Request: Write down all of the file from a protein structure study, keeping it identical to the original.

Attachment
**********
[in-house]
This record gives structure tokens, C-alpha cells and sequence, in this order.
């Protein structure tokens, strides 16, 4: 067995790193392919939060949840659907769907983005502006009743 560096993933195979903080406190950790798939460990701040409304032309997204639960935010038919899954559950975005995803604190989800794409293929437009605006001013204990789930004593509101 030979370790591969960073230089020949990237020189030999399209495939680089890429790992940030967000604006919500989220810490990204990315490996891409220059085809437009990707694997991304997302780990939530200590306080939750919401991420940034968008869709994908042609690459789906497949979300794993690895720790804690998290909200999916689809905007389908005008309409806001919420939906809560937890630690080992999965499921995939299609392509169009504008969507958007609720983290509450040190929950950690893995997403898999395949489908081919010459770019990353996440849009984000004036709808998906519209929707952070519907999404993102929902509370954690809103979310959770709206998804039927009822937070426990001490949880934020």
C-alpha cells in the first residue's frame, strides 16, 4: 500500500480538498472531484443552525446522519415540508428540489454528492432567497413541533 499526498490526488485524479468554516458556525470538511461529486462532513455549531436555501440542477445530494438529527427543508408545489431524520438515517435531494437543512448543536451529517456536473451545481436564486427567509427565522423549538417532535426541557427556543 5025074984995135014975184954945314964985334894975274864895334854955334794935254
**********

[in-house]
This record gives structure tokens, C-alpha cells and sequence, in this order.
């Protein structure tokens, strides 16, 4: 067995790193392919939060949840659907769907983005502006009743 560096993933195979903080406190950790798939460990701040409304032309997204639960935010038919899954559950975005995803604190989800794409293929437009605006001013204990789930004593509101 030979370790591969960073230089020949990237020189030999399209495939680089890429790992940030967000604006919500989220810490990204990315490996891409220059085809437009990707694997991304997302780990939530200590306080939750919401991420940034968008869709994908042609690459789906497949979300794993690895720790804690998290909200999916689809905007389908005008309409806001919420939906809560937890630690080992999965499921995939299609392509169009504008969507958007609720983290509450040190929950950690893995997403898999395949489908081919010459770019990353996440849009984000004036709808998906519209929707952070519907999404993102929902509370954690809103979310959770709206998804039927009822937070426990001490949880934020």
C-alpha cells in the first residue's frame, strides 16, 4: 500500500480538498472531484443552525446522519415540508428540489454528492432567497413541533 499526498490526488485524479468554516458556525470538511461529486462532513455549531436555501440542477445530494438529527427543508408545489431524520438515517435531494437543512448543536451529517456536473451545481436564486427567509427565522423549538417532535426541557427556543 5025074984995135014975184954945314964985334894975274864895334854955334794935254